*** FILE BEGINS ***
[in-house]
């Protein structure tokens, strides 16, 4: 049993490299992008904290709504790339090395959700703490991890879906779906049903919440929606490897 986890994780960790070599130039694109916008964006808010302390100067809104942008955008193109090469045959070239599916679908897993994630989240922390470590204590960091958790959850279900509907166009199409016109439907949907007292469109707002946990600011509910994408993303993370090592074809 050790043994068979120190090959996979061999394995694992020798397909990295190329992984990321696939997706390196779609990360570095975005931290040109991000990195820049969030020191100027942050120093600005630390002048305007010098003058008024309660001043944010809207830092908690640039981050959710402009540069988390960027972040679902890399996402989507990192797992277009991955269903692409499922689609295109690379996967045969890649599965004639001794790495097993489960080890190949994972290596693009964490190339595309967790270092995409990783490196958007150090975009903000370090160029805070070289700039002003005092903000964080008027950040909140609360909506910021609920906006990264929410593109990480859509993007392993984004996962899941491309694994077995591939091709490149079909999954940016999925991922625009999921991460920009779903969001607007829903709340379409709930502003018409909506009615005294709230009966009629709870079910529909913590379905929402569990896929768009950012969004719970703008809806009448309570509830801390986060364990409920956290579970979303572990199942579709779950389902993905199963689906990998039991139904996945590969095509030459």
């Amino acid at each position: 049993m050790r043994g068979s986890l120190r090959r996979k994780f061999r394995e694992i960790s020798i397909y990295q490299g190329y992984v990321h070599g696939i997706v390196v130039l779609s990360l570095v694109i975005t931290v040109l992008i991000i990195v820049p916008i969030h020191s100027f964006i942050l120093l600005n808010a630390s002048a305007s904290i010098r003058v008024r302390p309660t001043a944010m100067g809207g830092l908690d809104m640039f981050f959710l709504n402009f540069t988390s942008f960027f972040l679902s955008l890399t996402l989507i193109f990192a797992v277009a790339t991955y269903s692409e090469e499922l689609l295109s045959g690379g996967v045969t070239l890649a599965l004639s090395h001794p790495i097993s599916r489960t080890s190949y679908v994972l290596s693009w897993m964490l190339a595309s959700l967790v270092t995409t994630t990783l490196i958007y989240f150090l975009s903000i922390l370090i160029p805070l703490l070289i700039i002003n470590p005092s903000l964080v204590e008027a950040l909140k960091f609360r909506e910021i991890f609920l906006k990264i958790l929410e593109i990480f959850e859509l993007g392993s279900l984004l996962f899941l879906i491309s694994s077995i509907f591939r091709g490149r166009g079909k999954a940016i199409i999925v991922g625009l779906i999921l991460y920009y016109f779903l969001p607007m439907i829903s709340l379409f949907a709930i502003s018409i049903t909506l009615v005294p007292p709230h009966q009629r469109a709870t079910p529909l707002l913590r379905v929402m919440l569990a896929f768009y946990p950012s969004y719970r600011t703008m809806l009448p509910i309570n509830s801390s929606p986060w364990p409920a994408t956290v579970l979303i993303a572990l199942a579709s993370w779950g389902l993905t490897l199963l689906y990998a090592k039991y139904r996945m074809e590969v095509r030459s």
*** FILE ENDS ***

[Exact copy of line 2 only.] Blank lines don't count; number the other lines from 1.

């Protein structure tokens, strides 16, 4: 049993490299992008904290709504790339090395959700703490991890879906779906049903919440929606490897 986890994780960790070599130039694109916008964006808010302390100067809104942008955008193109090469045959070239599916679908897993994630989240922390470590204590960091958790959850279900509907166009199409016109439907949907007292469109707002946990600011509910994408993303993370090592074809 050790043994068979120190090959996979061999394995694992020798397909990295190329992984990321696939997706390196779609990360570095975005931290040109991000990195820049969030020191100027942050120093600005630390002048305007010098003058008024309660001043944010809207830092908690640039981050959710402009540069988390960027972040679902890399996402989507990192797992277009991955269903692409499922689609295109690379996967045969890649599965004639001794790495097993489960080890190949994972290596693009964490190339595309967790270092995409990783490196958007150090975009903000370090160029805070070289700039002003005092903000964080008027950040909140609360909506910021609920906006990264929410593109990480859509993007392993984004996962899941491309694994077995591939091709490149079909999954940016999925991922625009999921991460920009779903969001607007829903709340379409709930502003018409909506009615005294709230009966009629709870079910529909913590379905929402569990896929768009950012969004719970703008809806009448309570509830801390986060364990409920956290579970979303572990199942579709779950389902993905199963689906990998039991139904996945590969095509030459």